Top 3 Favorite Logical Fallacies#


I love to debate issues.

The more complex, the better. I have no formal training in debate, but I wish I did. It may have better prepared me to face different personality types with varying degree of communication skill. You don’t have to watch the 2012 U.S. Presidential Debates to know that people will say things that are BATSHIT CRAZY to make their point. I’ve done it myself. That’s one of the reasons we need rules to formalize our discussions: because it’s hard to stay on point.


In the course of debate, you may encounter a fallacy or “faulty reasoning”. Discussion of fallacy is my favorite part of debate. So without further ado, my top 3 “favorite” [1] logical fallacies; of all those I’ve encountered since I begun to debate in electronic form in the mid-1990s. Disclaimer: I have been on both sides of all three, I’m human. My goal in writing this blog entry is to facilitate better conversations within the communities I care about: Mozilla, Python, and Plone.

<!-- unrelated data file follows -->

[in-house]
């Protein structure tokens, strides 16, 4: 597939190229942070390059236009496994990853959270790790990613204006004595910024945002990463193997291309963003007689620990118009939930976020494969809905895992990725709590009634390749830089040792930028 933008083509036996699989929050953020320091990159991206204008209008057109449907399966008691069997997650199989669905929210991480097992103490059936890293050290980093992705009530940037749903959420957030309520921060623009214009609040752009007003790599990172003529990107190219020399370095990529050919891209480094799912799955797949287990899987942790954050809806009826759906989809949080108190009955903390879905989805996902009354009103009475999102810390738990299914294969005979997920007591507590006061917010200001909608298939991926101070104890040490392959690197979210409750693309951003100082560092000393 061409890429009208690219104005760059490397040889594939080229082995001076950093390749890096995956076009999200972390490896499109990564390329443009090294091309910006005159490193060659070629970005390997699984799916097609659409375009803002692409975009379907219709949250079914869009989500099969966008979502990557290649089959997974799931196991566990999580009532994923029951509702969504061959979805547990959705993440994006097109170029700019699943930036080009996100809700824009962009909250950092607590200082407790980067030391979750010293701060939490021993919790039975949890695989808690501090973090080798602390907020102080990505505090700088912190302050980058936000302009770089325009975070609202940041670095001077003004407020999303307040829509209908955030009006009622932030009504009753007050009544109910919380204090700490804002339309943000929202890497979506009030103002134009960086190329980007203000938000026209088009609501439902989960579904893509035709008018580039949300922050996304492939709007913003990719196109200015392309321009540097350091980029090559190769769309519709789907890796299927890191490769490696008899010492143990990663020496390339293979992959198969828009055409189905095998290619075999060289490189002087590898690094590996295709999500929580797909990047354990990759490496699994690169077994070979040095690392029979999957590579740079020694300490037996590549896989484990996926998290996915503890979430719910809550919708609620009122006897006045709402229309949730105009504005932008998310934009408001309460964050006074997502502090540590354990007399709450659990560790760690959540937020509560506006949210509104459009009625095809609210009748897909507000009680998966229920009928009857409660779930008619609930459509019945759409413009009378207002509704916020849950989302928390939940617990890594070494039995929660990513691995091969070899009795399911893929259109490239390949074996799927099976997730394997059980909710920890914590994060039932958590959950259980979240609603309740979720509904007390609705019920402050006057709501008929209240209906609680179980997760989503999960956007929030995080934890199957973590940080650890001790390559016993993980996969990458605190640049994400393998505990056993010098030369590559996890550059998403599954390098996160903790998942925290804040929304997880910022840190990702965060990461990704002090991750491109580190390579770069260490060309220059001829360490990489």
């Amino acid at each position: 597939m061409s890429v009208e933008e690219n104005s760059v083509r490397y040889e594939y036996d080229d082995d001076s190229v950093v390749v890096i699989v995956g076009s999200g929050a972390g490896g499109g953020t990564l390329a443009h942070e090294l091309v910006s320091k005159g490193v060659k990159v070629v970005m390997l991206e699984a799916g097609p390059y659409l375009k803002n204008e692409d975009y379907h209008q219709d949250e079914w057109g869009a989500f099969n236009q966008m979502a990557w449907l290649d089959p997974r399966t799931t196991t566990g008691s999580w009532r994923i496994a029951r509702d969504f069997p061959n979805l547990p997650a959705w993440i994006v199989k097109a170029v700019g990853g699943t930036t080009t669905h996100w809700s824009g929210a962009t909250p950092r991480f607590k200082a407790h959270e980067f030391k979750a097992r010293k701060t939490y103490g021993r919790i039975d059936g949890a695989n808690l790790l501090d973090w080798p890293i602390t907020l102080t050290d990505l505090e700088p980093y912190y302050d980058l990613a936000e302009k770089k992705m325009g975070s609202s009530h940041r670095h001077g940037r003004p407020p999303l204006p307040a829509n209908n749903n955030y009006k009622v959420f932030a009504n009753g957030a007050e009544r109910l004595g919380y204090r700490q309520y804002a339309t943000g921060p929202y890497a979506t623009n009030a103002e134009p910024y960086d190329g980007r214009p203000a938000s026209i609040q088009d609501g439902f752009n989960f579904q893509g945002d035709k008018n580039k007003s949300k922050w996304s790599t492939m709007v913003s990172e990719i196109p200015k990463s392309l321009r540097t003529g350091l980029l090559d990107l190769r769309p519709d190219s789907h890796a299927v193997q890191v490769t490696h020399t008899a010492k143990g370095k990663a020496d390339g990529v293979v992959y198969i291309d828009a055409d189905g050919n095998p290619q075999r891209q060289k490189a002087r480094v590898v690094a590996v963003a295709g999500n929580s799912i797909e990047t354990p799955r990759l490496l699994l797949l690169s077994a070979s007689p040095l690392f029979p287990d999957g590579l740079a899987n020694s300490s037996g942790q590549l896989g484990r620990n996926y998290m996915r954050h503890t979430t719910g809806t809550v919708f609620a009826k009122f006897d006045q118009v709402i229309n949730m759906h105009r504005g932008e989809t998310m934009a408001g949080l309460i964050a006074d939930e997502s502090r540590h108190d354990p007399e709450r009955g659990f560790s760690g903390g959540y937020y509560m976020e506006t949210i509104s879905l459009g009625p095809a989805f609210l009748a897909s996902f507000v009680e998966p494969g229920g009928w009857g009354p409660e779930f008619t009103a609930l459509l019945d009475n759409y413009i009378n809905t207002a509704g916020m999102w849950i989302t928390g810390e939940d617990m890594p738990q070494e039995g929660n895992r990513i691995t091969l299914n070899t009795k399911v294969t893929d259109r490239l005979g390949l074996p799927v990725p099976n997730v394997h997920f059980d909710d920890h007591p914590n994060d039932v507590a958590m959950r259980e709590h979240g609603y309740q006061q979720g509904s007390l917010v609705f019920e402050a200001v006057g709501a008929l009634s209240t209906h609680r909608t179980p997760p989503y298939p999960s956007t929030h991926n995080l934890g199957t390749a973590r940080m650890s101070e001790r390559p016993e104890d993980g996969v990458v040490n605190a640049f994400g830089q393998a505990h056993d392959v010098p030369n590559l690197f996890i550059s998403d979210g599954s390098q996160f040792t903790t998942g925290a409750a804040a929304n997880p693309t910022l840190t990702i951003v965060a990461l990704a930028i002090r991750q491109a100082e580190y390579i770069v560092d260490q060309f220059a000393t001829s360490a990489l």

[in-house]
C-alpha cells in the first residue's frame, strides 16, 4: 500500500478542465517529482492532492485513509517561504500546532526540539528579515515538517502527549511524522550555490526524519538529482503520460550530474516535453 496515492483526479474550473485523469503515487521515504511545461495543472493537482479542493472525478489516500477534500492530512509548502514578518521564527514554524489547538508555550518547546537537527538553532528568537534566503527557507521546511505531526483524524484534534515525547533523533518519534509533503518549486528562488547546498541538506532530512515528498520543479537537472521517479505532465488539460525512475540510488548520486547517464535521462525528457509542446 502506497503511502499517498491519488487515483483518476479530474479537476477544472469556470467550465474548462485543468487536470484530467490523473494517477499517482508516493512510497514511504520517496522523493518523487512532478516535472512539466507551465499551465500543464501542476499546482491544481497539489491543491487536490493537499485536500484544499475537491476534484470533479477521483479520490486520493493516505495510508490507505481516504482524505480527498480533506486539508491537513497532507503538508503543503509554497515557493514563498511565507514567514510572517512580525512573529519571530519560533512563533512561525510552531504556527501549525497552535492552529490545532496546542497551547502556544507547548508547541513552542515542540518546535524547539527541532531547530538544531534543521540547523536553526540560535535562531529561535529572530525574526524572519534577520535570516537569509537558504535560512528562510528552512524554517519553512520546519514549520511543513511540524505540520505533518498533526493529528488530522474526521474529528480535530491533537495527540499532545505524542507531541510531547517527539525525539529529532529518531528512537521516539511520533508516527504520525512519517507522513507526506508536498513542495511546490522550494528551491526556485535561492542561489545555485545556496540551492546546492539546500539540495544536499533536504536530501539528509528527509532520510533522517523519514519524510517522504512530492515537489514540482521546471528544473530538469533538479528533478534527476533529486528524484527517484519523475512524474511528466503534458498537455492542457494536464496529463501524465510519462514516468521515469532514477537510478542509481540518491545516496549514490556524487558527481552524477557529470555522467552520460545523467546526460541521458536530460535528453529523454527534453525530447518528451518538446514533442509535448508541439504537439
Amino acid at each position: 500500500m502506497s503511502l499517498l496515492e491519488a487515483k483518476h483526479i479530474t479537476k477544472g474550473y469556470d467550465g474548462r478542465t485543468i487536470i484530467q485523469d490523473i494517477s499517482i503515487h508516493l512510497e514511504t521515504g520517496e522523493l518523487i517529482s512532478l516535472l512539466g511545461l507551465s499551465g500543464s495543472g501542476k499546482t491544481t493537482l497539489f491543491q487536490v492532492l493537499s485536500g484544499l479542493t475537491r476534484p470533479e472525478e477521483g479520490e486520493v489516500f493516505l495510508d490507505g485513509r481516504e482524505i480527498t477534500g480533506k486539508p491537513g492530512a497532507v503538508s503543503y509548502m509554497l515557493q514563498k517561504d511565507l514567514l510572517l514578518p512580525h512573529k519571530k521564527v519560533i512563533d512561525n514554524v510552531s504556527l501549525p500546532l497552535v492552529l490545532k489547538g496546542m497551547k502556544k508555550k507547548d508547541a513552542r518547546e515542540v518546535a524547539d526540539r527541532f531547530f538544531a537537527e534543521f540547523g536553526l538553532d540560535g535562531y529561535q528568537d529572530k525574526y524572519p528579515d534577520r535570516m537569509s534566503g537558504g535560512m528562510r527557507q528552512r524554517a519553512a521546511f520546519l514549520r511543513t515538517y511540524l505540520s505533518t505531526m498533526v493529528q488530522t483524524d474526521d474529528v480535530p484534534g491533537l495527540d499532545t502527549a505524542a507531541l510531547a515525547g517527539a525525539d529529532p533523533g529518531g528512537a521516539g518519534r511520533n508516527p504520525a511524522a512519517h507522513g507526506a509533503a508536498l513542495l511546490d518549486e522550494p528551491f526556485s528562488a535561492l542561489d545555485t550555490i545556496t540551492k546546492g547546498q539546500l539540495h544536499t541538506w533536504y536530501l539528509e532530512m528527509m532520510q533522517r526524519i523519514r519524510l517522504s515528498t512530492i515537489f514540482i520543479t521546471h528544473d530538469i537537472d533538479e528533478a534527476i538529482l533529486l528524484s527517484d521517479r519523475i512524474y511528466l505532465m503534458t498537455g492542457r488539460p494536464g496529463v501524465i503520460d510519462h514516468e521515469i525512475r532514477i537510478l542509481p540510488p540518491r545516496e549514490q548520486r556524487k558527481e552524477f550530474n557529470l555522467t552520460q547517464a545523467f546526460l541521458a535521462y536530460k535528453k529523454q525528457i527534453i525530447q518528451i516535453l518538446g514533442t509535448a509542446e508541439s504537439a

1. “You will regret your comments!”#

This may be true, but it’s probably not the point. And it’s probably better to stay on topic then it is to stray into personal attacks, or what you may feel is “helping” [2] the other person.

2. “You are out of line!”#

This may be true too, but it may take both sides to acknowledge the lines. When discussing a point, even though it’s tempting to cry foul, it’s probably better to stay on point. Sometimes you need a break, in which case it’s OK to say “let’s take a break and pick this up again later” [3]

3. “You are wrong!”#

Perhaps. But it is likely that you may never agree with your debate counterparts. It’s much better to focus on the core issues, and how you can compromise, then it is to focus attention on what is “right” and “wrong” (and who is right and wrong) [4].

Final Thoughts#

It feels great to get those out. If anyone reading this has formal training in debate, I would love to hear your comments. Either below, or:

Like this blog entry? Consider supporting me on gittip.

[1]I say “favorite” because these fallacies have crystallized in my brain over the years to the point where I feel I can categorize and discuss them.
[2]I say “helping” because it’s probably hurting the intended recipient (whether it’s true or not). Sorry, it’s not up to you to decide whether or not someone else will regret their comments.
[3]I am married. And there is no better place in the world, than within the institution of marriage, to learn how to debate.
[4]There may be no tangible right or wrong, just preference. Discuss your preferences, then what you need from the other side to be happy. Then ask the other side to do the same.